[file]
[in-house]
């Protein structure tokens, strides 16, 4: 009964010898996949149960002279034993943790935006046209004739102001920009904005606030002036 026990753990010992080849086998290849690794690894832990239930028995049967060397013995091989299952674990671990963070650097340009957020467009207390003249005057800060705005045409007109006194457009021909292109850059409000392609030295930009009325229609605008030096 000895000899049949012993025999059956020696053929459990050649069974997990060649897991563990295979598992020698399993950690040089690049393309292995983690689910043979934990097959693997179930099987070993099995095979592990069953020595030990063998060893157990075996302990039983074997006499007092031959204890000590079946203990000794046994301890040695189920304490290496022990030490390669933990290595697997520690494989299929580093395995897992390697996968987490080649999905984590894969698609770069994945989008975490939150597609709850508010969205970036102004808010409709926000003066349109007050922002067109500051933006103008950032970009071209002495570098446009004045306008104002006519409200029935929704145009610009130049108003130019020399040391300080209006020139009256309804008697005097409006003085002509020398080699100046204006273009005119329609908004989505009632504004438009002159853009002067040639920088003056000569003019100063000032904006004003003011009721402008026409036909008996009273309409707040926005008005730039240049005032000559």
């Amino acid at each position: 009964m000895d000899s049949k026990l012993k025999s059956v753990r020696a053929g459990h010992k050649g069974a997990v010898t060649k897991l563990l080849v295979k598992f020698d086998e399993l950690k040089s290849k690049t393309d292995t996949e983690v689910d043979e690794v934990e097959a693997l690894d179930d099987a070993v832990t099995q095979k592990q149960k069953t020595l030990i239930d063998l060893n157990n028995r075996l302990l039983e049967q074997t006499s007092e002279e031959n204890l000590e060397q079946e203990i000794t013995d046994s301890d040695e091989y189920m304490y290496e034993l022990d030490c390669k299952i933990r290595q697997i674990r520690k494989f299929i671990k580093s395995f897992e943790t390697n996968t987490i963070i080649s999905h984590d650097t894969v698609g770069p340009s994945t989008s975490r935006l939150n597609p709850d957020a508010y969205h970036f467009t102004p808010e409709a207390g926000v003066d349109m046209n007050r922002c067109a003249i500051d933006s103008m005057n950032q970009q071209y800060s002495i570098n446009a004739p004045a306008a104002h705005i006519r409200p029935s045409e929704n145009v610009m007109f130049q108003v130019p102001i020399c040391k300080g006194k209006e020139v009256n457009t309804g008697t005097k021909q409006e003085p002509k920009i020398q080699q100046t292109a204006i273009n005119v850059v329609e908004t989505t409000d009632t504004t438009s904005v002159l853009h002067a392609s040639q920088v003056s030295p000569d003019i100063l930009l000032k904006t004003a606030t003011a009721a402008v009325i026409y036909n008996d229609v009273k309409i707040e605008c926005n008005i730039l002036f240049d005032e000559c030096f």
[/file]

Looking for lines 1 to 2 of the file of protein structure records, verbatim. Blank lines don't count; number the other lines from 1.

[in-house]
């Protein structure tokens, strides 16, 4: 009964010898996949149960002279034993943790935006046209004739102001920009904005606030002036 026990753990010992080849086998290849690794690894832990239930028995049967060397013995091989299952674990671990963070650097340009957020467009207390003249005057800060705005045409007109006194457009021909292109850059409000392609030295930009009325229609605008030096 000895000899049949012993025999059956020696053929459990050649069974997990060649897991563990295979598992020698399993950690040089690049393309292995983690689910043979934990097959693997179930099987070993099995095979592990069953020595030990063998060893157990075996302990039983074997006499007092031959204890000590079946203990000794046994301890040695189920304490290496022990030490390669933990290595697997520690494989299929580093395995897992390697996968987490080649999905984590894969698609770069994945989008975490939150597609709850508010969205970036102004808010409709926000003066349109007050922002067109500051933006103008950032970009071209002495570098446009004045306008104002006519409200029935929704145009610009130049108003130019020399040391300080209006020139009256309804008697005097409006003085002509020398080699100046204006273009005119329609908004989505009632504004438009002159853009002067040639920088003056000569003019100063000032904006004003003011009721402008026409036909008996009273309409707040926005008005730039240049005032000559």